hence, although there may well be a contribution by measurement error to these apparent effects within some of the studies, overall it appears that measurement error of itself does not account for the existence of these effects."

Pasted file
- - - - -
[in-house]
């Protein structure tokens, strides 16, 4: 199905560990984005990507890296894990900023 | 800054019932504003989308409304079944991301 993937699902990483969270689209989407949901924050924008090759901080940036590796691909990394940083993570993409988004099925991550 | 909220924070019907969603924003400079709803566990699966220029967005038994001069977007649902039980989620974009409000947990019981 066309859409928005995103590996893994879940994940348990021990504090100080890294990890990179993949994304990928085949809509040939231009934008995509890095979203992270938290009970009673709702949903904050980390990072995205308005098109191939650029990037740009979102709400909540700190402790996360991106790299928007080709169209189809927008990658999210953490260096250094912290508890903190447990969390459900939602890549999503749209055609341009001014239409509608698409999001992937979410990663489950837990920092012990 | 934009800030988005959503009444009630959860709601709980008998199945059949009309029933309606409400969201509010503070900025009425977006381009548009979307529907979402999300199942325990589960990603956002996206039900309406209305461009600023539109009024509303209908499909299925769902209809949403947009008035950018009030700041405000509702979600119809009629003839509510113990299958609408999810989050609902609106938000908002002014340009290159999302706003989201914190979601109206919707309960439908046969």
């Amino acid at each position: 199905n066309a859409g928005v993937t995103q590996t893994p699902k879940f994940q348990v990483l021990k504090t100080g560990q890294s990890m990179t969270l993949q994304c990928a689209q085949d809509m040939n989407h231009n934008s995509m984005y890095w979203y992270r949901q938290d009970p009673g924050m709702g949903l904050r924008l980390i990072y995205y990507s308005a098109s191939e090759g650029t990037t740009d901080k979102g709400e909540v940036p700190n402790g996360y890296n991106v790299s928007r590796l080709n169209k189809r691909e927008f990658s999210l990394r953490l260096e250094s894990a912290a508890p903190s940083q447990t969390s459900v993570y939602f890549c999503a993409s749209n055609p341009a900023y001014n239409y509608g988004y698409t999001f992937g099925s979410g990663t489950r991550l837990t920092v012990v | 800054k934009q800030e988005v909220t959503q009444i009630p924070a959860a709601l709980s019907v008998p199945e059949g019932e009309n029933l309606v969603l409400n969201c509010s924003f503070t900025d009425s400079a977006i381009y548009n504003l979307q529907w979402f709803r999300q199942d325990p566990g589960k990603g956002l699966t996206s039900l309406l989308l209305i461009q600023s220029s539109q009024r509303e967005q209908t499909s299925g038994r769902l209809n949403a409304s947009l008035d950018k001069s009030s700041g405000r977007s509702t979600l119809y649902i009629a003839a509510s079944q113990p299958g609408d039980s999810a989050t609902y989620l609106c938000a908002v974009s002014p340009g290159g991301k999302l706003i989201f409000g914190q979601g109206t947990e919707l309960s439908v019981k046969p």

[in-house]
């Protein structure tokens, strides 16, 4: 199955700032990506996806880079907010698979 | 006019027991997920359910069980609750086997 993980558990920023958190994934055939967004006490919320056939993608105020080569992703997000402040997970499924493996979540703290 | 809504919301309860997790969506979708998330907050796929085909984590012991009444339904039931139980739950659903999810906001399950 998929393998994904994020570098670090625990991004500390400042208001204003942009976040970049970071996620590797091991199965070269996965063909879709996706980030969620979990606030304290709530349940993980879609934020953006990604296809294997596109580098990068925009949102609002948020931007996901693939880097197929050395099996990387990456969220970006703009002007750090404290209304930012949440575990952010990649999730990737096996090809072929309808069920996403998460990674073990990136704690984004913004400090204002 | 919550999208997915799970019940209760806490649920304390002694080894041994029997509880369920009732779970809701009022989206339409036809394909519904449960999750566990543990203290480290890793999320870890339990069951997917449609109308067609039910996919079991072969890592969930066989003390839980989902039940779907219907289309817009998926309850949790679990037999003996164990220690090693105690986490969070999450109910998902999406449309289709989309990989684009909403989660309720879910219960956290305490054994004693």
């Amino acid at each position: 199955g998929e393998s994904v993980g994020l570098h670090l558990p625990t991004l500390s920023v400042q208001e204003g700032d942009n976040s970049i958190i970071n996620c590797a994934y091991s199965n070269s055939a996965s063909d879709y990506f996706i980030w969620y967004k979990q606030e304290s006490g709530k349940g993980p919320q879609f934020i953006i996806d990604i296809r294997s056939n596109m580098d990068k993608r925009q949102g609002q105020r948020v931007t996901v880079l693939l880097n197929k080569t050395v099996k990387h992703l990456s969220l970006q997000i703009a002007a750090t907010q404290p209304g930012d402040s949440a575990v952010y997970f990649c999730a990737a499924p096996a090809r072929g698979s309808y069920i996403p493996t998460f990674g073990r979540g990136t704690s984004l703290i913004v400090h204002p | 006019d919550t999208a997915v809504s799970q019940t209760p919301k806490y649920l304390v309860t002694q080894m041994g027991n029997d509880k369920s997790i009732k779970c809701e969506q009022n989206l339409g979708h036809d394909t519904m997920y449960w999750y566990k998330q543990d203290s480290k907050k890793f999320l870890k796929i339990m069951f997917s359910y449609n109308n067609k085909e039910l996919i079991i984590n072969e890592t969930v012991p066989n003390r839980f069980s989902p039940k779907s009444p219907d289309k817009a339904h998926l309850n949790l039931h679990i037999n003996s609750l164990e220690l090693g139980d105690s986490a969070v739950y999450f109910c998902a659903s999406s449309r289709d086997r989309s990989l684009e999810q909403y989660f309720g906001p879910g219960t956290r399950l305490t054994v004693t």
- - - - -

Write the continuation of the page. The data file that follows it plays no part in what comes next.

There was marked variation among the cohorts in the approaches used to estimate exposures and in the extent of data available (see Annex to this chapter). All exposure estimates are subject to measurement error. Within cohorts, the degree of measurement error likely depends on the calendar years during which exposures were incurred; across cohorts, there is likely a varying impact of measurement error. Some work has addressed the consequences of error, both in individual cohorts and more generally. These analyses show that error would generally blunt exposure-response relationships. Time-dependent errors pose an additional constraint in interpreting time-dependence of effect, such as the inverse dose-rate effect. The substantial variation in methods for exposure assessment among the cohorts undoubtedly contributes to the heterogeneity of risk estimates from the individual studies.

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